Metro riders have probably heard a man with a booming voice singing hymns and songs of worship at station entrances near Dupont Circle, Farragut and downtown. Andrew Lewis is the 50-year-old owner of that voice, and he’s been spreading his sharing his message with morning commuters for the past three years.
“The Lord spoke to me and told me to step out here on the streets and do full-time ministry,” Lewis said. “That’s what I’ve been doing ever since, reaching out by singing praise and worship.”
Ask Lewis what he does for a living and he’ll tell you: this. He keeps a donation box close by while he belts out holy praises at the top of his lungs.
Despite not having any formal musical training, Lewis shares this message through song. Though his message isn’t always well-received, Lewis said his goal is to be heard, even if people aren’t listening.
“I don’t have any complaints,” he said. “I’m doing what I’m passionate about, and that’s key. Regardless of what I’m going through, I know who my source is. That’s what got me through the fire.”
“The fact that I can reach people in the great capacity I have over the last three years is a blessing in itself,” said Lewis. “We’re in a world where not everyone believes, so I know what I’m up against. For the most part, it’s been a great journey.”
The Richmond native was ordained as a Baptist deacon in the summer of 2009. At the time, he lived in Newport News, Va., and worked with the ministry at the Providence Baptist Church.
About month after his ordination, Lewis was preparing to make dinner late one night by heating up some vegetable oil in a stockpot. He left the room for a moment and came back to find a disaster.
“When I came back into the kitchen, the apartment was on fire,” Lewis recalled. “I didn’t have a fire extinguisher and I wasn’t really thinking, so I pitched some water on it. It was just instinct.”
That panic-driven instinct resulted in an explosion that covered Lewis in hot oil. He was able to exit the apartment through a window and seek help at a fire station across the street, but he was badly burned.
After a full day of being blind in both eyes, skin grafts, surgeries and five months of recovery, Lewis was well enough to leave town. He bounced between Virginia and New York before settling in D.C. three years ago.
Though Metro riders have gotten used to his morning gospels, Lewis said his journey is coming to an end, at least for now. In December, he’ll move back to Richmond to care for his elderly mother and try to find other work.
In terms of the rest of his future, there’s only one thing Lewis knows for sure.
“Even if I’m not singing, the ministry will always be in my life because that’s just who I am,” he said. “I just want to keep reaching people and letting my light shine.”
Morning commutes might be a little quieter for a while: The well-known public performers behind DuPont Brass are moving on from busking to become a “professional ensemble.”
The band shared the bittersweet news with its fans over the weekend.
“We are no longer the DuPont Brass that started out at Dupont Circle in the winter of 2011,” read an e-mail from the group. “With our brand continuing to grow and our members wrapping up their perspective degrees, we’ve decided to stray from busking and focus on developing ourselves as a performance group/service.”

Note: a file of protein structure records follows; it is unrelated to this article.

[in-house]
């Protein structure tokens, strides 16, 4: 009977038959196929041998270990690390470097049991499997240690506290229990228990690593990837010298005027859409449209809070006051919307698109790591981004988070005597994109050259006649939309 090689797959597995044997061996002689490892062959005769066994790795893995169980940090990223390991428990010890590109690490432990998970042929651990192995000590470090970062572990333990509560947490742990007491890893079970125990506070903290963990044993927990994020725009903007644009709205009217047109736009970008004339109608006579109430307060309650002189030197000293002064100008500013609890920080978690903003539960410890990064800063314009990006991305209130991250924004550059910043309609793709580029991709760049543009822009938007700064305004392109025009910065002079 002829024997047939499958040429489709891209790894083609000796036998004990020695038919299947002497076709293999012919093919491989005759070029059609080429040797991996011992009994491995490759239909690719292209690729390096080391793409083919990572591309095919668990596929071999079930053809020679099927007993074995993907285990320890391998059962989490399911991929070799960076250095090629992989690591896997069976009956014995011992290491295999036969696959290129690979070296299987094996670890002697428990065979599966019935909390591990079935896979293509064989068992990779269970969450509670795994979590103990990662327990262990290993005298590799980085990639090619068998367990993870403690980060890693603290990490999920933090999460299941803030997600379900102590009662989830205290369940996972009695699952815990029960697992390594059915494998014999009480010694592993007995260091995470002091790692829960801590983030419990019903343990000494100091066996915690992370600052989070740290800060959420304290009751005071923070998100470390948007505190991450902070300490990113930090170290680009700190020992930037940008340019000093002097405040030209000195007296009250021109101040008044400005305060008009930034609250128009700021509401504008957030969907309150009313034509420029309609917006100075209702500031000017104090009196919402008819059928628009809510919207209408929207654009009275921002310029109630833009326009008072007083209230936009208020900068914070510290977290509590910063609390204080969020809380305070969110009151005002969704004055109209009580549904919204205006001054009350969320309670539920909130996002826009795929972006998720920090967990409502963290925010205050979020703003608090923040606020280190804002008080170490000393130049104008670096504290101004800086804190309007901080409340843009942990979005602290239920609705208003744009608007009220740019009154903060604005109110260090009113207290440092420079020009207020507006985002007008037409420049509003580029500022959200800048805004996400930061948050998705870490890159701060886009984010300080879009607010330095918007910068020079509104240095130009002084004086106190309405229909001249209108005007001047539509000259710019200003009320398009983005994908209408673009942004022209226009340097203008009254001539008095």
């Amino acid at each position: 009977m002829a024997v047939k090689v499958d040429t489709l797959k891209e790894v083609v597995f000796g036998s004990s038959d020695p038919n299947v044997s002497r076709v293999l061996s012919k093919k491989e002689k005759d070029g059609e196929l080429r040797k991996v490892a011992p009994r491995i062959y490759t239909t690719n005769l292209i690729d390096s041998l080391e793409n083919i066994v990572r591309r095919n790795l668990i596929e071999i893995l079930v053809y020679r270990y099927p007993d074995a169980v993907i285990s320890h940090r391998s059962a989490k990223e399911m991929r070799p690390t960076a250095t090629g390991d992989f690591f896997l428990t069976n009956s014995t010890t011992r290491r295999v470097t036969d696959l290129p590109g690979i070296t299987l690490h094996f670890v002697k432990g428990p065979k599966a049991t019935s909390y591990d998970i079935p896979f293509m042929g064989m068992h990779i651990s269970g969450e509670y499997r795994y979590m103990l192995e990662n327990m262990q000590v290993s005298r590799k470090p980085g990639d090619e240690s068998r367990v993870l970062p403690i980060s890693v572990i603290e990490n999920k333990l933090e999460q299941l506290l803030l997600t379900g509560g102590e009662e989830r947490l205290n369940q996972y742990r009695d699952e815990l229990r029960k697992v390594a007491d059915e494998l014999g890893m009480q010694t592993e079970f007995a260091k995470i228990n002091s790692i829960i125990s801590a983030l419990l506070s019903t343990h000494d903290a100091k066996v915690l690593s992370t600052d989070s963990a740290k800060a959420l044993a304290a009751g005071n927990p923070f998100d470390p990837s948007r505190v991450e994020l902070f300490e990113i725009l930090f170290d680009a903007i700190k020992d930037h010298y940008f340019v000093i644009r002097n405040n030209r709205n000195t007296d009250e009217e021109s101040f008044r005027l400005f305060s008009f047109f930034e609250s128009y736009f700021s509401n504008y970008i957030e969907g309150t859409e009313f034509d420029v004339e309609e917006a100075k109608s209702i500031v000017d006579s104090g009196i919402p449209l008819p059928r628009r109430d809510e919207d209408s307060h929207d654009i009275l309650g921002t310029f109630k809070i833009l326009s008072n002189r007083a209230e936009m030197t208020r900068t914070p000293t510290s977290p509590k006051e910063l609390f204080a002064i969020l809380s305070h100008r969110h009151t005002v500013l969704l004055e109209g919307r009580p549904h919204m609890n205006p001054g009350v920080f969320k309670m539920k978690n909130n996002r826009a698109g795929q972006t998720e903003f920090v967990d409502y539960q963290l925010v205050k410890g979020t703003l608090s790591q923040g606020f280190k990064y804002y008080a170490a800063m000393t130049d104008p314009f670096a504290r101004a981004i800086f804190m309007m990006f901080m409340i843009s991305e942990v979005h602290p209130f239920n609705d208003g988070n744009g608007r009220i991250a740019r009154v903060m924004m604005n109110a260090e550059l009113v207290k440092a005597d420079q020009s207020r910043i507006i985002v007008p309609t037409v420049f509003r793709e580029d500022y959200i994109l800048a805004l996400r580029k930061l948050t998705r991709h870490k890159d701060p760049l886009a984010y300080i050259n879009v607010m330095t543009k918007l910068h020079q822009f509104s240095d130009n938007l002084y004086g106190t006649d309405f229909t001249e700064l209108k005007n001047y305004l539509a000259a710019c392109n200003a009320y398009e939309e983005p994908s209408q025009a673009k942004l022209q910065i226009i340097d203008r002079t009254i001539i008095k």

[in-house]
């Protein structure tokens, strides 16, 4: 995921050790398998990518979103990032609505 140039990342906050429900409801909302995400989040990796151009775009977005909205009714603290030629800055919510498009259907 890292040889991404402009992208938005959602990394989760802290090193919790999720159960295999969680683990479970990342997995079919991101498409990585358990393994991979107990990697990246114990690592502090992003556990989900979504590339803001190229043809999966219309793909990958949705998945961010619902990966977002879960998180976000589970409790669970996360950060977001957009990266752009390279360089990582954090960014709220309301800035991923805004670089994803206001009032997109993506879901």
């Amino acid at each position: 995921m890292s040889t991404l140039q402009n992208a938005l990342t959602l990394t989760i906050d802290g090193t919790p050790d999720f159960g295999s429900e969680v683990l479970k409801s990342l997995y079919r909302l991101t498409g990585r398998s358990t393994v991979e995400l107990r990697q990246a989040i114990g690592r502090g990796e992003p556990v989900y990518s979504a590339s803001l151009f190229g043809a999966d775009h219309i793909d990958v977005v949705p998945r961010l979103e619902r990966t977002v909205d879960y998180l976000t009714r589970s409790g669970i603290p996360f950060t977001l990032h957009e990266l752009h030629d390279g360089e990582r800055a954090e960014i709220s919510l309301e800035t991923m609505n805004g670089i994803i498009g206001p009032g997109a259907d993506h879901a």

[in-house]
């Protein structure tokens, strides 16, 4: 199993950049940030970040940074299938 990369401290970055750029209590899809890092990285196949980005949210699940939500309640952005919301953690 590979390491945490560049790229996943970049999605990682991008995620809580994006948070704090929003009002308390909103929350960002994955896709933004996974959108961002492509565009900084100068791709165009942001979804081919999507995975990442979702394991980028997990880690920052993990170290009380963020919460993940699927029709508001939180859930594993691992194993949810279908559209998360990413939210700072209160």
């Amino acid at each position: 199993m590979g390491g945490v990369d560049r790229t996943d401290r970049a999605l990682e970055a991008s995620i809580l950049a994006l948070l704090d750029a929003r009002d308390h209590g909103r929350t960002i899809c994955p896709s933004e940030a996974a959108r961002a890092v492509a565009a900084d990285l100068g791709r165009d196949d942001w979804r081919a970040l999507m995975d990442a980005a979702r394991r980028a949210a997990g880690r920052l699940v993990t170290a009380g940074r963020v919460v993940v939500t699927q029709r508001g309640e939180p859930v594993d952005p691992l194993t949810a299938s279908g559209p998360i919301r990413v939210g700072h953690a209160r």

DuPont Brass will play a “send-off show” for its fans tomorrow at the Marion Street Intergenerational Community Garden in Shaw at 2 p.m.
Flugelhorn and trumpet player Jared Bailey said his bandmates are looking forward to giving up early mornings and lugging heavy instruments onto the train.
“Doing it every day is very draining,” Bailey said. “As far as doing other things, we’re definitely ready for that.”
Bailey added the main reason for quitting busking was that the group — made up of mostly Howard University students — was on the verge of graduating. “We don’t want go out there and fool people that we’re raising for tuition,” he said.
Tomorrow’s show will be a blowout brass bash meant to celebrate the band’s four-year run as street performers.
“We’re trying to introduce people to our new sound,” Bailey said. “The send-off is meant to introduce them to the new sound that we’ve been working on.”
In addition to the usual brass and drums, tomorrow’s performance will pack the stage with a keyboard player, a guitarist and a second drummer. Expect the old arrangements and some new stuff, said Bailey.
“It’s probably something that you’ve heard before, but we’ve added to it to make it even better,” Bailey added.
The performance will also include other local performers, a food truck, live painting and an auction to kickstart the group’s professional career.
As for what’s next, Bailey said the band has some grand plans.
“We’re trying to raise money for a tour that we’re putting together that’s in the works, a college tour,” he said. “We’ll be going to colleges and putting on seminars.”
Bailey said he hopes his band can teach small ensembles across the country how to form their own DuPont Brass-like busking groups.
“Not just performing for them, but also showing them what we did to make it to where we are,” said Bailey. “That’s something we want to share for people, just how we did this.”
Photo via Facebook/DPBrass